The Mark J. Stehlik Introductory and Service Teaching Award
School of Computer Science, Carnegie Mellon University
Pittsburgh PA 15213-3891
(412)268-8525 . (412)268-5576 (fax)

Lucky for me, I'm not special

Tanvi Bajpai
2019 Introductory and Service Teaching Award

TAing 15-151 was one of the most intimidating things I've ever done, not only because teaching introductory proof writing to students who have never seen proofs before is challenging (which is an understatement, to say the least), but because 15-151 is one of the first classes an SCS student takes. It is their first introduction to the 'science' part of Computer Science. It is the first time they sit in a lecture hall with all of their peers. It is terrifying for most of them, and the nature of proof writing admittedly does nothing to assuage their fears.

Concepts, as 15-151/21-128 are so lovingly called, has had an unfortunate reputation for being the course that makes students question their belonging in Computer Science and Mathematics. But for me, Discrete Math was the reason I chose to become a Computer Scientist in the first place – it made me feel like Computer Science had a place for someone like me.

When I applied to TA this subject, I did so because I wanted to change the culture around it, and wanted to make it for someone else what it was for me – an invitation to Computer Science. I vehemently disagree with the notion that introductory courses (of both the programming and proof writing variety) should be 'weed-out' courses – they should be 'welcome' courses: they should encourage students to enter our field. They should teach first-year students how to learn the skills needed to start working in our field. They should both challenge our students and inspire them to want to challenge themselves. That's a tall order to fill for instructors. But honestly, I can think of no better facilitator for this than an undergraduate TA – someone who had been in the same position as their students are in now.

What I learned when I TA'd 151 is that I was not special, and that none of my students were either: all of the freshman were experiencing the same kind of fear and hesitation as I did when I was in their shoes. And lucky for me, I had never forgotten that feeling. This made me able to empathize with my students, and that empathy was, for me at least, the key to my success as a teaching assistant. Proofs and code are inherently apathetic things, but their student authors, on the other hand, are not – they are emotional and vulnerable, and it is important to remember this when you are teaching them. The more I was able to empathize with my students, the more they trusted me as their teacher. This trust made them more open to learning, and in turn, made me more effective as a teacher.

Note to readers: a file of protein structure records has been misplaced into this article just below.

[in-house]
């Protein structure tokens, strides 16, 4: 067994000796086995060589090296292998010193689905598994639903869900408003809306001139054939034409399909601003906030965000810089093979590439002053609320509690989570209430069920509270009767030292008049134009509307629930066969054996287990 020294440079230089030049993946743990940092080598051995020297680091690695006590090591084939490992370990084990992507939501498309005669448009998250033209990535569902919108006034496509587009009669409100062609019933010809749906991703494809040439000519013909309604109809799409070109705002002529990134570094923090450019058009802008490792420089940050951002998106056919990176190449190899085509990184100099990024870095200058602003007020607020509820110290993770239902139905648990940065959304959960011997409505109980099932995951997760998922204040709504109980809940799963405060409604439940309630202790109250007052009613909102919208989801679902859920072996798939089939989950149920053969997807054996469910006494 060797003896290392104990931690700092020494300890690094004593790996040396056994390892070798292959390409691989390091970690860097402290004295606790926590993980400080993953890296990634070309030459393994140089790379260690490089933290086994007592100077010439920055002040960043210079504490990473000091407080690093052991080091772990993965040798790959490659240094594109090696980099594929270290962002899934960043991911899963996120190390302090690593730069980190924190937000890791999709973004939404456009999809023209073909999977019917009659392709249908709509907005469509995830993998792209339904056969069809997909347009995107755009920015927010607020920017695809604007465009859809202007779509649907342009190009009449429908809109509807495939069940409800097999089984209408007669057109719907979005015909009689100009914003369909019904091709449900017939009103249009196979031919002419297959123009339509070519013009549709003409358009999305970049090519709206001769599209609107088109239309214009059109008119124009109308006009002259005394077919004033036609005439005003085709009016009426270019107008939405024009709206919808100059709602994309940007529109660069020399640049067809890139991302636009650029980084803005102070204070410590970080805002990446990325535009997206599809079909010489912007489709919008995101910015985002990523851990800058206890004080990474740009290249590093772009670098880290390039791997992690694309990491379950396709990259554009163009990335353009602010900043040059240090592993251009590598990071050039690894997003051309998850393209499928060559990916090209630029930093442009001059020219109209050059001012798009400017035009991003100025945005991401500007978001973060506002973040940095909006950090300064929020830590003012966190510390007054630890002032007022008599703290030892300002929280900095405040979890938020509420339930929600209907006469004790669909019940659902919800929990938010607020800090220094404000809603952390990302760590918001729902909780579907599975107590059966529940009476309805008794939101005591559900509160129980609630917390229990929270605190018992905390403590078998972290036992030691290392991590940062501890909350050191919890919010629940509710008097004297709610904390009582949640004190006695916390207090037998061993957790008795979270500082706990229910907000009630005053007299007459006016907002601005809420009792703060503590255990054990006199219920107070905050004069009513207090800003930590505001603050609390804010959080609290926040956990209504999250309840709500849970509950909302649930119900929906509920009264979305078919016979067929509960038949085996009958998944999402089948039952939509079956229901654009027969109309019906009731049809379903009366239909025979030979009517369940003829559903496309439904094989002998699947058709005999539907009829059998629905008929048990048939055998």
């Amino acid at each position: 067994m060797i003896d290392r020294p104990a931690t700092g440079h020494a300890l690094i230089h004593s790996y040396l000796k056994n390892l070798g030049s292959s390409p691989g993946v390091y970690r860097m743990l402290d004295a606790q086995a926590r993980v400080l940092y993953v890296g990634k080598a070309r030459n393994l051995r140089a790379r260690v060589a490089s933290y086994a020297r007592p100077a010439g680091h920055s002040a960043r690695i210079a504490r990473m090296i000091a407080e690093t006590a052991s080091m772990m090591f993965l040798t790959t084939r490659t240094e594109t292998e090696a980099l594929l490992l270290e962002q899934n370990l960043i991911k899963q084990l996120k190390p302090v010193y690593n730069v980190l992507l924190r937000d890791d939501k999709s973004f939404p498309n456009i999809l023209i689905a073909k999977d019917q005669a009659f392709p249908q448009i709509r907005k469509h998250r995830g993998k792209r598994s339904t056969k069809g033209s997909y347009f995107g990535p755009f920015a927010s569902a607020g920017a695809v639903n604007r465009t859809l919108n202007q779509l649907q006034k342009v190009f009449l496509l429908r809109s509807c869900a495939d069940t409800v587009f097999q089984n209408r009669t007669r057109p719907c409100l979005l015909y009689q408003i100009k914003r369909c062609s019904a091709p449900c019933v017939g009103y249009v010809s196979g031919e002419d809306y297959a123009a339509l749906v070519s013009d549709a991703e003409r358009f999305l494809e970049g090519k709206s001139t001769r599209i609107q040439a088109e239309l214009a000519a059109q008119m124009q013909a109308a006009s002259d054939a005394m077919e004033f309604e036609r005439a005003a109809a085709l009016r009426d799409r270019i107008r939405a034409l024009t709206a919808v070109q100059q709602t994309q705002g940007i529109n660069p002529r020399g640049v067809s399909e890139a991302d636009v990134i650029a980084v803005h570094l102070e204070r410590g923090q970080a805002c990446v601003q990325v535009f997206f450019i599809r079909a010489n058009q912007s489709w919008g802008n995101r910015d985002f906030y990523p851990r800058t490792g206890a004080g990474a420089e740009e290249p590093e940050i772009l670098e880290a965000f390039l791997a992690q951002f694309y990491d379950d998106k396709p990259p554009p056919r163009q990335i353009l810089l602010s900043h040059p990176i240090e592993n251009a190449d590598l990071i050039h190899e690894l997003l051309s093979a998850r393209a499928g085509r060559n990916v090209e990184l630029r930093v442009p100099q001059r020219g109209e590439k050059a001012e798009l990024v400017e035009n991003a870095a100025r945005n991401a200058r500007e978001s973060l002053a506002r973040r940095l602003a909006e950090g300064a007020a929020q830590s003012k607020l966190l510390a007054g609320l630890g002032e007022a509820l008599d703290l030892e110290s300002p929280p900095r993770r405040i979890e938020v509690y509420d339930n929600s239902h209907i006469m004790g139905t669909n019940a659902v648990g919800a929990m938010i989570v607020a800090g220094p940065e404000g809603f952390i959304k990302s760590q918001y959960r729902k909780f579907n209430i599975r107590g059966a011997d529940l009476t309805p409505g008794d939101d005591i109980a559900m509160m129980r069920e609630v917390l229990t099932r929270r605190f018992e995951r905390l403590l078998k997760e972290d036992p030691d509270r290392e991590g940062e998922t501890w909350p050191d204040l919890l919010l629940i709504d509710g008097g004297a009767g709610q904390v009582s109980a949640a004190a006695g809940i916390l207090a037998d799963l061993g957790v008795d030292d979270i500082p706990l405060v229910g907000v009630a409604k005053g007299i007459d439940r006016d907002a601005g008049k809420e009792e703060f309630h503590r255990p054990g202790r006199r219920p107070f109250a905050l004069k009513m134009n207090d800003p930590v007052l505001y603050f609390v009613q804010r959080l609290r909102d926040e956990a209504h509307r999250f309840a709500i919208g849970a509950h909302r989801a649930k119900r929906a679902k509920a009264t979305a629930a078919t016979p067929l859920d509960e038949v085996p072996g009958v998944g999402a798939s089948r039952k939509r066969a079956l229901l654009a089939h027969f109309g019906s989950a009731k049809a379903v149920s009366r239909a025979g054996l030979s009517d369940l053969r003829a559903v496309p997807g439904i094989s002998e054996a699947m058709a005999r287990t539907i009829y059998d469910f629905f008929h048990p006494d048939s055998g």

Nothing, in my opinion, is more instrumental to a students' success in a class than maintaining their willingness to learn. If you lose that willingness, you lose any chance you had of teaching them. The last thing you want is for a student to lose hope in a class, or in a subject. If keeping this willingness aflame means you have to keep up with the memes, or make silly analogies, or do whatever you can to keep their attention and interest and trust – do it. That investment is worth it in the long run.

What ended up being a serendipitous by-product of fostering students' willingness to learn was fostering their willingness to help their peers learn as well. I've had so many phenomenal students become TAs with me, and quite honestly, do my job far better than I have or ever will. Each of my co-TAs had their own unique experiences and perspectives as a student in this class, and each have used th eir experiences to inform their teaching. Lucky for them, they aren't special, and neither are their students: with high probability, at least one student will have a similar experience to theirs, and therefore will have a great mentor to turn to in trying times. Nothing has brought me more happiness than watching my former students inspire and help other students, and knowing that this cycle of support will continue when I'm gone.

I have been so absurdly lucky to TA this class for three years, and help to change the culture around it; I have Professor Mackey to thank for that opportunity. I would not have been able to do any of that without his support and the hard work and passion of my co-TAs over the last three years; they have all made me a better TA simply by being great TAs themselves. We are a team, and I would not have been the TA I am today without them, therefore all of them deserve to be named here with me:

David Altizio, Emily Zhu, Leo Huang, Alka Earathu, Vidhart Bhatia, Nina Edwards, Liza Sulkin, Peter Shi, Harlene Samra, Parmita Bawankule, Chloe Ireland, Komal Dhull, Komal Dewan, Maryia Oreshko, Amy Zhang, Anirudh Baddepudi, Anubhav Baweja, Vatsal Ohja, Gunmay Handa, Josh Clune, Mayank Jain, Sayan Chaudhry, Shreya Bali, Rohit Kopparthy, Abinaya Rajesh, Alan Sun, Alp Müyesser, Andrew Kwon, Brendan Ney, Claire Scoggins, Jennifer Lee, Hao Wu, Yiyang Guo, Zachary Sussman, Sunny Gakhar, Bryan Lee, Andrew Benson, David Zeng, and last, but not least, Clive Newstead.

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